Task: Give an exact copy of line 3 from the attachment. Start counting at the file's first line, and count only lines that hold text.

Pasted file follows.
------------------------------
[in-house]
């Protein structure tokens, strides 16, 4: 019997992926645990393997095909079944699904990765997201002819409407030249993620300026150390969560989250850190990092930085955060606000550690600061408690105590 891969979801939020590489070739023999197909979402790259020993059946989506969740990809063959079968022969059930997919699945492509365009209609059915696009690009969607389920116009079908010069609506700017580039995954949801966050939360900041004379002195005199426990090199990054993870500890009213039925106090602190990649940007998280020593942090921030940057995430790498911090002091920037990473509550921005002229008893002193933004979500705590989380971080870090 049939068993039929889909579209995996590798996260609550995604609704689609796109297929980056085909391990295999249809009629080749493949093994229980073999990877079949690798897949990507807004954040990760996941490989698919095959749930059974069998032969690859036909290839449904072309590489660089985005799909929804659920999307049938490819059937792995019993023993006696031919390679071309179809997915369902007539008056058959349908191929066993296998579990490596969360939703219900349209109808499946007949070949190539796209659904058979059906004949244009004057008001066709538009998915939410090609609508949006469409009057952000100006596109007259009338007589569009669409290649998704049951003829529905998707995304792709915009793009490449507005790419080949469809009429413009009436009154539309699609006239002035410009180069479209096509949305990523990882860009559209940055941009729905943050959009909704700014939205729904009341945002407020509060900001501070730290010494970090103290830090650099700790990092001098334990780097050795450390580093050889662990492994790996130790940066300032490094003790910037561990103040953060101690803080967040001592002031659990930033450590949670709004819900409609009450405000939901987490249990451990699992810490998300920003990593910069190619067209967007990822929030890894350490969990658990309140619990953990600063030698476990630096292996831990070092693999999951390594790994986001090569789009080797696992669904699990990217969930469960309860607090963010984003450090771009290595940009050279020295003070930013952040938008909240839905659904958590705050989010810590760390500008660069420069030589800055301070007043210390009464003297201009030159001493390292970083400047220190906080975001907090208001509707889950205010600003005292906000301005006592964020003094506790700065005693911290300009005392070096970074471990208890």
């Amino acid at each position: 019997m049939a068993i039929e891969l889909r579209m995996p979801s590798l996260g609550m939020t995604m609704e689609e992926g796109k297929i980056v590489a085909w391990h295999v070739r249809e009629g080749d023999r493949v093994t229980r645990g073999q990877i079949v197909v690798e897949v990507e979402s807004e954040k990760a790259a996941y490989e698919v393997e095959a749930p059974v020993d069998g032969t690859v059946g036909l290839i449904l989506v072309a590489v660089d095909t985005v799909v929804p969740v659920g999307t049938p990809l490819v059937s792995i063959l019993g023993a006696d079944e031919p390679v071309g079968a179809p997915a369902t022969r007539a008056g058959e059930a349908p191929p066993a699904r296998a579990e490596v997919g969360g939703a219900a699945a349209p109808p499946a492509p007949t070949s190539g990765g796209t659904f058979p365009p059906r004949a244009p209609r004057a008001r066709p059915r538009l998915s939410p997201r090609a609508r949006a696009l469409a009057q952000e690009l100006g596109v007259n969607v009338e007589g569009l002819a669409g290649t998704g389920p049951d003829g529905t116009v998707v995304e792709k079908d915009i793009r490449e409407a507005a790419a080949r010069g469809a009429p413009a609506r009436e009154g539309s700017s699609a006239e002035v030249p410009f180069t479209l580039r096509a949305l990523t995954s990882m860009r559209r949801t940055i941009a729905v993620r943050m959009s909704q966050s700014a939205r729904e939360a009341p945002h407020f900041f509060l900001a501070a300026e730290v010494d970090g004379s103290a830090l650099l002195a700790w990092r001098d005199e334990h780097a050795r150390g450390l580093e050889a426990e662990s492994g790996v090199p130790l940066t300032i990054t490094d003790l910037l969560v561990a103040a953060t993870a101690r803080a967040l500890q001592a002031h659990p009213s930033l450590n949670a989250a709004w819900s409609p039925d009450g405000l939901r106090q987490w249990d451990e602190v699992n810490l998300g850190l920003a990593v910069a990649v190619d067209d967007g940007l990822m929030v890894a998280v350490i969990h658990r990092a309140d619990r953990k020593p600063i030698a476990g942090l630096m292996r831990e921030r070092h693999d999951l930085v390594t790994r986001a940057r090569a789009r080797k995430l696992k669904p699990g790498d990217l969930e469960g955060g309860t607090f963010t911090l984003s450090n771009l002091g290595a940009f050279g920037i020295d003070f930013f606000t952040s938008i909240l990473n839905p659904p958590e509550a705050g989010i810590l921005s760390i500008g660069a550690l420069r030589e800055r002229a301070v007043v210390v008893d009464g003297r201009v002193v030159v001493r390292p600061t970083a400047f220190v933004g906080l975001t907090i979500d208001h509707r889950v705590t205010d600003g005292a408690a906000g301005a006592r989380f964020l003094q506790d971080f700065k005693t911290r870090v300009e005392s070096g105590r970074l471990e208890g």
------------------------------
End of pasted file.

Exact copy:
């Amino acid at each position: 019997m049939a068993i039929e891969l889909r579209m995996p979801s590798l996260g609550m939020t995604m609704e689609e992926g796109k297929i980056v590489a085909w391990h295999v070739r249809e009629g080749d023999r493949v093994t229980r645990g073999q990877i079949v197909v690798e897949v990507e979402s807004e954040k990760a790259a996941y490989e698919v393997e095959a749930p059974v020993d069998g032969t690859v059946g036909l290839i449904l989506v072309a590489v660089d095909t985005v799909v929804p969740v659920g999307t049938p990809l490819v059937s792995i063959l019993g023993a006696d079944e031919p390679v071309g079968a179809p997915a369902t022969r007539a008056g058959e059930a349908p191929p066993a699904r296998a579990e490596v997919g969360g939703a219900a699945a349209p109808p499946a492509p007949t070949s190539g990765g796209t659904f058979p365009p059906r004949a244009p209609r004057a008001r066709p059915r538009l998915s939410p997201r090609a609508r949006a696009l469409a009057q952000e690009l100006g596109v007259n969607v009338e007589g569009l002819a669409g290649t998704g389920p049951d003829g529905t116009v998707v995304e792709k079908d915009i793009r490449e409407a507005a790419a080949r010069g469809a009429p413009a609506r009436e009154g539309s700017s699609a006239e002035v030249p410009f180069t479209l580039r096509a949305l990523t995954s990882m860009r559209r949801t940055i941009a729905v993620r943050m959009s909704q966050s700014a939205r729904e939360a009341p945002h407020f900041f509060l900001a501070a300026e730290v010494d970090g004379s103290a830090l650099l002195a700790w990092r001098d005199e334990h780097a050795r150390g450390l580093e050889a426990e662990s492994g790996v090199p130790l940066t300032i990054t490094d003790l910037l969560v561990a103040a953060t993870a101690r803080a967040l500890q001592a002031h659990p009213s930033l450590n949670a989250a709004w819900s409609p039925d009450g405000l939901r106090q987490w249990d451990e602190v699992n810490l998300g850190l920003a990593v910069a990649v190619d067209d967007g940007l990822m929030v890894a998280v350490i969990h658990r990092a309140d619990r953990k020593p600063i030698a476990g942090l630096m292996r831990e921030r070092h693999d999951l930085v390594t790994r986001a940057r090569a789009r080797k995430l696992k669904p699990g790498d990217l969930e469960g955060g309860t607090f963010t911090l984003s450090n771009l002091g290595a940009f050279g920037i020295d003070f930013f606000t952040s938008i909240l990473n839905p659904p958590e509550a705050g989010i810590l921005s760390i500008g660069a550690l420069r030589e800055r002229a301070v007043v210390v008893d009464g003297r201009v002193v030159v001493r390292p600061t970083a400047f220190v933004g906080l975001t907090i979500d208001h509707r889950v705590t205010d600003g005292a408690a906000g301005a006592r989380f964020l003094q506790d971080f700065k005693t911290r870090v300009e005392s070096g105590r970074l471990e208890g």